A culinary gift from Ukraine, borscht is a veggie-laden, hearty, warming soup that is coloured perfectly for the season. This version adds chickpeas to make each spoonful even more substantial and has a punchy yogurt sauce for a finishing touch. We’d dare say that the soup tastes even better after a day or two, which is great news, since this recipe makes a big pot of nutritional goodness.
Heat oil in a 6 L large saucepan over medium heat. Add onion and salt; heat until onion has softened and is beginning to brown; about 5 minutes. Add beets, potatoes, and carrots to pan; heat for 5 minutes.
Add cabbage and garlic; stir and cook for another 3 minutes. Add tomato paste, honey, paprika, black pepper, and cinnamon to pan; stir and heat for 30 seconds.
Place broth and bay leaf in pan. Bring to a boil, reduce heat to low, and simmer, covered, for 20 minutes. Stir in chickpeas and balsamic vinegar and continue to simmer, uncovered, until beets are tender, about 20 minutes. Fold in baby kale, if using.
In bowl, stir together yogurt, dill, horseradish, and a pinch of salt.
Place soup in serving bowls and top with a swirl of yogurt sauce.
This recipe is part of the Red Spread collection.
A tribute to the bounty and beauty of nature, this chocolate bark is studded with nuts, seeds, and berries and flavoured with the warming spices of ginger and cinnamon. Adding sweet paprika and chili also gives an interesting kick to a winter favourite. Cut back on the red pepper flakes if you prefer a less spicy version. Chocolate contains tryptophan—an essential amino acid—that helps our brain produce serotonin. Eating chocolate is a delicious way to get a mood boost, which can help lift our spirits when sunlight levels are low. Food of the Gods In the taxonomy of plants, the cacao plant, from which chocolate is derived, is called Theobroma cacao. Theobroma comes from Greek for “food of the gods.” Cacao comes from the Mayan word for the plant.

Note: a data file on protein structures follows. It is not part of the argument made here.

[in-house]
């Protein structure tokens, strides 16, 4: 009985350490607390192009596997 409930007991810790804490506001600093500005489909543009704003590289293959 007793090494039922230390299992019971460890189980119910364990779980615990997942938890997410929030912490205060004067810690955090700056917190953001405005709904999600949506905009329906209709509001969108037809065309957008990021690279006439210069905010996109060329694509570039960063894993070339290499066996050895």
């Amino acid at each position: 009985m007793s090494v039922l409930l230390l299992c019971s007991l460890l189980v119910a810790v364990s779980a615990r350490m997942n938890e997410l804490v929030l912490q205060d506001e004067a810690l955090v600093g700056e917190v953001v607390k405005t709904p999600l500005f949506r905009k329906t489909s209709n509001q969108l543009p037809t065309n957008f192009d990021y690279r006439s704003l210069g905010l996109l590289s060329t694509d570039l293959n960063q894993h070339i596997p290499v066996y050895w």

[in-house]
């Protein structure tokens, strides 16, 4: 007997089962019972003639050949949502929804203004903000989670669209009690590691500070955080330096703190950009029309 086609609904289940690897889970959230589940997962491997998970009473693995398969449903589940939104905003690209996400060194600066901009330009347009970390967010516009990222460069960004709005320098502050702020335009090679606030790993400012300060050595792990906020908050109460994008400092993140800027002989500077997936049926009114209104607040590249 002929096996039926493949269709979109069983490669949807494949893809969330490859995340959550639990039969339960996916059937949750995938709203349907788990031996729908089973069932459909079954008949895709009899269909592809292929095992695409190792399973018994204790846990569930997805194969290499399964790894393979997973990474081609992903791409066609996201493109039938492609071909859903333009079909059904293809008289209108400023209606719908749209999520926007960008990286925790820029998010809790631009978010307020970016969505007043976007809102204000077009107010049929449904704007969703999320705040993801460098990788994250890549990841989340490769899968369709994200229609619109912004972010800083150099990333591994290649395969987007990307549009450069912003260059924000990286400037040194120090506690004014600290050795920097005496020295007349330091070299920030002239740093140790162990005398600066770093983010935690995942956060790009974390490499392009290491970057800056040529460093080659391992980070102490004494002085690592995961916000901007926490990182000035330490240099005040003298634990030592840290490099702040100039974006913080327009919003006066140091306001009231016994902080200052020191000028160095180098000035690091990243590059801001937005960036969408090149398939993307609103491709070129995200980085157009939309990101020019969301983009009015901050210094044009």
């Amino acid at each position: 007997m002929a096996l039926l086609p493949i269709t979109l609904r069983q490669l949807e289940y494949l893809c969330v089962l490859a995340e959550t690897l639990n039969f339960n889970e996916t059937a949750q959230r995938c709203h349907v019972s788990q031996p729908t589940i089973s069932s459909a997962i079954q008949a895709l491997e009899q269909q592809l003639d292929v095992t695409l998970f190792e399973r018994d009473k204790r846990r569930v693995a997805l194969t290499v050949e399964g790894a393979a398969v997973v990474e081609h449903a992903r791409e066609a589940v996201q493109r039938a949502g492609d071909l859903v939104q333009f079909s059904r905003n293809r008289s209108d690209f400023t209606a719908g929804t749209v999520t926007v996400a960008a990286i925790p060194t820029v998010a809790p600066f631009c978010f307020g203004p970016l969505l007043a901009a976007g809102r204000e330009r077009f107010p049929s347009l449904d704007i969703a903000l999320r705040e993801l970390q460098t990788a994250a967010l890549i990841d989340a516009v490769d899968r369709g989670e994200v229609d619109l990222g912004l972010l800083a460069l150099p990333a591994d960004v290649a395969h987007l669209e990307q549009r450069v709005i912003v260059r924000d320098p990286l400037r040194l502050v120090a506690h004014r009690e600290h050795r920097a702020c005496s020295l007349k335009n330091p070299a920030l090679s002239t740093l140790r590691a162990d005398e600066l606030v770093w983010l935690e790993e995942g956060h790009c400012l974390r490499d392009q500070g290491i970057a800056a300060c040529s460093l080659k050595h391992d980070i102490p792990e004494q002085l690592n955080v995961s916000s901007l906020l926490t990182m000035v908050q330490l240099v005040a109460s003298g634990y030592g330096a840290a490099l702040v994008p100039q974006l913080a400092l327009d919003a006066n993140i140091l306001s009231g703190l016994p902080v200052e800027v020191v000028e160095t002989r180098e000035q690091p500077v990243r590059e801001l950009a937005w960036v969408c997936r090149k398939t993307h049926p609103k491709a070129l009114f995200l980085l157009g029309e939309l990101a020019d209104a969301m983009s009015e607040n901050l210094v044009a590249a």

Up your omega-3 intake with these easy-to-make salmon parchment pockets. The sockeye fillets are first rubbed with a marinade of juniper berries, citrus zest, and garlic before being enclosed in parchment. Juniper has a strong and piney flavour and lends a unique tang to this dish. It also contains antioxidants with anti-inflammatory properties. Be sure to capture the juices that arise during steaming. No mortar and pestle? Crush juniper berries by laying them between two sheets of parchment and bashing them gently with a rolling pin.
Escarole is a bitter green that stands up to heat and is suitable for grilling, braising, or using in soups. In this salad, it’s broiled with radishes before being dressed in a sweet, garlicky dressing that cuts the bitterness. Escarole is high in folate (vitamin B9), important in red blood cell formation, and vitamin A, important in immune function and eye health. Like kale and other cruciferous vegetables, it’s also very high in vitamin K, which assists in blood clotting. Bitter green substitutes If you can’t find escarole, use frisée (also called curly endive), mustard greens, or radicchio. Romaine also stands up to heat well and makes a good substitute, but it lacks the characteristic bitterness of the others.
In Japan, it’s a custom to eat kabocha squash on the day of the winter solstice as a symbol of good health. In fact, kabocha squash contains cancer-fighting antioxidants such as beta carotene and lutein. It’s also full of fibre and vitamins A and C. We’ve made a roasted version dressed in a sweet and tangy marinade that’s sprinkled with sesame seeds before roasting in the oven. The remaining marinade, full of ginger, tamari, and red pepper flakes, is used as a dressing to further flavour the squash. Know your squash You’ll recognize kabocha squash by its dark green rind and round shape. Its yellowish-orange flesh is sweeter than other types and has been likened to a cross between sweet potato and pumpkin. The rind is quite hard but is edible when cooked. Wash squash well and take care while cutting. You can microwave the whole squash for 4 to 5 minutes prior to cutting to help soften the rind and make things a bit easier.